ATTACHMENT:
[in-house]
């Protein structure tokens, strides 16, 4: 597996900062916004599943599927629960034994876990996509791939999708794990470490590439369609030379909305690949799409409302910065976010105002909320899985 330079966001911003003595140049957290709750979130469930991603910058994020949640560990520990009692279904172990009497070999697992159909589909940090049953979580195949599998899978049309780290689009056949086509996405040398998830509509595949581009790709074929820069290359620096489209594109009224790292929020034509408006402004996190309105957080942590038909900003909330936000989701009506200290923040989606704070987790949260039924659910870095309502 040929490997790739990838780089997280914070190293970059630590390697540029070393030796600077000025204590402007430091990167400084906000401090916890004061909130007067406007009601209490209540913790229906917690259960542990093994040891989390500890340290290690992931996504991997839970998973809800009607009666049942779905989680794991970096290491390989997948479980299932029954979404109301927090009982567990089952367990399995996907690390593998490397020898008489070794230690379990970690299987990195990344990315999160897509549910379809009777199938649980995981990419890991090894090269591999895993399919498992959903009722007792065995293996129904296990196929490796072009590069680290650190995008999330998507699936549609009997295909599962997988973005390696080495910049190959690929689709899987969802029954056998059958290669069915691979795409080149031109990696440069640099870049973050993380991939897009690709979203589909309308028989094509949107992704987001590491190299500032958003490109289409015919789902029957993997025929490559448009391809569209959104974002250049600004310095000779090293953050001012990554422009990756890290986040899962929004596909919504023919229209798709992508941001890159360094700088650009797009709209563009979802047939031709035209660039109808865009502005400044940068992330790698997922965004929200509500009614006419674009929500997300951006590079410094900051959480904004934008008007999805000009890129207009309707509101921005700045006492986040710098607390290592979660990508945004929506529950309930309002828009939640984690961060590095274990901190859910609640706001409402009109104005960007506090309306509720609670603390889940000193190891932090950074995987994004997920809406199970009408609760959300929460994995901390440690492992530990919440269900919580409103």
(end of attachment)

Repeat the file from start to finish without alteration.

[in-house]
């Protein structure tokens, strides 16, 4: 597996900062916004599943599927629960034994876990996509791939999708794990470490590439369609030379909305690949799409409302910065976010105002909320899985 330079966001911003003595140049957290709750979130469930991603910058994020949640560990520990009692279904172990009497070999697992159909589909940090049953979580195949599998899978049309780290689009056949086509996405040398998830509509595949581009790709074929820069290359620096489209594109009224790292929020034509408006402004996190309105957080942590038909900003909330936000989701009506200290923040989606704070987790949260039924659910870095309502 040929490997790739990838780089997280914070190293970059630590390697540029070393030796600077000025204590402007430091990167400084906000401090916890004061909130007067406007009601209490209540913790229906917690259960542990093994040891989390500890340290290690992931996504991997839970998973809800009607009666049942779905989680794991970096290491390989997948479980299932029954979404109301927090009982567990089952367990399995996907690390593998490397020898008489070794230690379990970690299987990195990344990315999160897509549910379809009777199938649980995981990419890991090894090269591999895993399919498992959903009722007792065995293996129904296990196929490796072009590069680290650190995008999330998507699936549609009997295909599962997988973005390696080495910049190959690929689709899987969802029954056998059958290669069915691979795409080149031109990696440069640099870049973050993380991939897009690709979203589909309308028989094509949107992704987001590491190299500032958003490109289409015919789902029957993997025929490559448009391809569209959104974002250049600004310095000779090293953050001012990554422009990756890290986040899962929004596909919504023919229209798709992508941001890159360094700088650009797009709209563009979802047939031709035209660039109808865009502005400044940068992330790698997922965004929200509500009614006419674009929500997300951006590079410094900051959480904004934008008007999805000009890129207009309707509101921005700045006492986040710098607390290592979660990508945004929506529950309930309002828009939640984690961060590095274990901190859910609640706001409402009109104005960007506090309306509720609670603390889940000193190891932090950074995987994004997920809406199970009408609760959300929460994995901390440690492992530990919440269900919580409103």